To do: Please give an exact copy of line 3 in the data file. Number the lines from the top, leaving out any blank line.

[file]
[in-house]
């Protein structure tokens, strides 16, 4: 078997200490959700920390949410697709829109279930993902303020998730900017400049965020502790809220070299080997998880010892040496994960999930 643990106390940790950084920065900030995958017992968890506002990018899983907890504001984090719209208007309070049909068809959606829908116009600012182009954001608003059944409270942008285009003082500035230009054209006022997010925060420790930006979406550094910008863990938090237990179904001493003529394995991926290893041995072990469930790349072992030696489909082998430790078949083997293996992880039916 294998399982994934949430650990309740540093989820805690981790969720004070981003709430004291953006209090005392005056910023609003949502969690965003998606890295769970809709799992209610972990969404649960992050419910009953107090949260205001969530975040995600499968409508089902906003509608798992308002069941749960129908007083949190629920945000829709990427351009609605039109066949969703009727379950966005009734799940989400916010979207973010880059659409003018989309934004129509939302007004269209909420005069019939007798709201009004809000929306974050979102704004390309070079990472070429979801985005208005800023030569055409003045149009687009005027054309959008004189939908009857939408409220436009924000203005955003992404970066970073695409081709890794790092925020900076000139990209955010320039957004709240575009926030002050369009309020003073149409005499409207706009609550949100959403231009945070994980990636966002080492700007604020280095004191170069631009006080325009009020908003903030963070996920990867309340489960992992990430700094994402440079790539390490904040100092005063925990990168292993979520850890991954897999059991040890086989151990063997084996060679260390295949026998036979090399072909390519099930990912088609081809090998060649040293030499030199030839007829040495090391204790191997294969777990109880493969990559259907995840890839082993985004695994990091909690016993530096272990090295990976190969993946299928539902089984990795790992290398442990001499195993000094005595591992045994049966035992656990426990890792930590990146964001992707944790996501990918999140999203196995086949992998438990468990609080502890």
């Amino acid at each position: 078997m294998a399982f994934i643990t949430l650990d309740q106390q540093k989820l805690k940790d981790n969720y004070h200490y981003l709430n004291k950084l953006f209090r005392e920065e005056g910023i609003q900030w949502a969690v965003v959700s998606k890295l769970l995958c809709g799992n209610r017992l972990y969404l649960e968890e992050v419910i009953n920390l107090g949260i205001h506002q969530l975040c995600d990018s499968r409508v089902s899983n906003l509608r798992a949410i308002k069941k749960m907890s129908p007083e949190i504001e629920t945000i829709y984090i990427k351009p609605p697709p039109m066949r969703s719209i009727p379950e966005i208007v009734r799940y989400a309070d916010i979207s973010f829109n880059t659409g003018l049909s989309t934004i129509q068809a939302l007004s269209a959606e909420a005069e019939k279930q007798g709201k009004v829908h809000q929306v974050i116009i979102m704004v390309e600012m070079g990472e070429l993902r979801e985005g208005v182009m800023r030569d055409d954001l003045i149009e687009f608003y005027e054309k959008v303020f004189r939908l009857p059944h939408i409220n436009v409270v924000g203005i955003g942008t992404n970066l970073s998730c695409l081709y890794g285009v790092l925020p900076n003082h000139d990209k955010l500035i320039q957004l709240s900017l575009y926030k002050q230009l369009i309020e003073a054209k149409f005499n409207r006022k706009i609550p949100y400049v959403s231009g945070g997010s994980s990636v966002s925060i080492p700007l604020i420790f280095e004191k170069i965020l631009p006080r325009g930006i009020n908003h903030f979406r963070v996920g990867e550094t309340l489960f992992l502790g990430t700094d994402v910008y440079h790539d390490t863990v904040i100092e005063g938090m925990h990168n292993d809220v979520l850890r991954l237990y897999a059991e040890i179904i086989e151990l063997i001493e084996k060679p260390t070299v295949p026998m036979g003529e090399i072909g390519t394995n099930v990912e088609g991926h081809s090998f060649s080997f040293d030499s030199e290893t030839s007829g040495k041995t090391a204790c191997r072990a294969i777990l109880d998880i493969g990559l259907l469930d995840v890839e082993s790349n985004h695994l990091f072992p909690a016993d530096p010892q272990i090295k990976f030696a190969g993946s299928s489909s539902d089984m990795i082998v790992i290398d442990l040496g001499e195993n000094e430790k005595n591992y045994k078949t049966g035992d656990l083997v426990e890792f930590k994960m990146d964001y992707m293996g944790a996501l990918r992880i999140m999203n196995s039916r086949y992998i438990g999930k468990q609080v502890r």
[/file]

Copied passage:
């Amino acid at each position: 078997m294998a399982f994934i643990t949430l650990d309740q106390q540093k989820l805690k940790d981790n969720y004070h200490y981003l709430n004291k950084l953006f209090r005392e920065e005056g910023i609003q900030w949502a969690v965003v959700s998606k890295l769970l995958c809709g799992n209610r017992l972990y969404l649960e968890e992050v419910i009953n920390l107090g949260i205001h506002q969530l975040c995600d990018s499968r409508v089902s899983n906003l509608r798992a949410i308002k069941k749960m907890s129908p007083e949190i504001e629920t945000i829709y984090i990427k351009p609605p697709p039109m066949r969703s719209i009727p379950e966005i208007v009734r799940y989400a309070d916010i979207s973010f829109n880059t659409g003018l049909s989309t934004i129509q068809a939302l007004s269209a959606e909420a005069e019939k279930q007798g709201k009004v829908h809000q929306v974050i116009i979102m704004v390309e600012m070079g990472e070429l993902r979801e985005g208005v182009m800023r030569d055409d954001l003045i149009e687009f608003y005027e054309k959008v303020f004189r939908l009857p059944h939408i409220n436009v409270v924000g203005i955003g942008t992404n970066l970073s998730c695409l081709y890794g285009v790092l925020p900076n003082h000139d990209k955010l500035i320039q957004l709240s900017l575009y926030k002050q230009l369009i309020e003073a054209k149409f005499n409207r006022k706009i609550p949100y400049v959403s231009g945070g997010s994980s990636v966002s925060i080492p700007l604020i420790f280095e004191k170069i965020l631009p006080r325009g930006i009020n908003h903030f979406r963070v996920g990867e550094t309340l489960f992992l502790g990430t700094d994402v910008y440079h790539d390490t863990v904040i100092e005063g938090m925990h990168n292993d809220v979520l850890r991954l237990y897999a059991e040890i179904i086989e151990l063997i001493e084996k060679p260390t070299v295949p026998m036979g003529e090399i072909g390519t394995n099930v990912e088609g991926h081809s090998f060649s080997f040293d030499s030199e290893t030839s007829g040495k041995t090391a204790c191997r072990a294969i777990l109880d998880i493969g990559l259907l469930d995840v890839e082993s790349n985004h695994l990091f072992p909690a016993d530096p010892q272990i090295k990976f030696a190969g993946s299928s489909s539902d089984m990795i082998v790992i290398d442990l040496g001499e195993n000094e430790k005595n591992y045994k078949t049966g035992d656990l083997v426990e890792f930590k994960m990146d964001y992707m293996g944790a996501l990918r992880i999140m999203n196995s039916r086949y992998i438990g999930k468990q609080v502890r």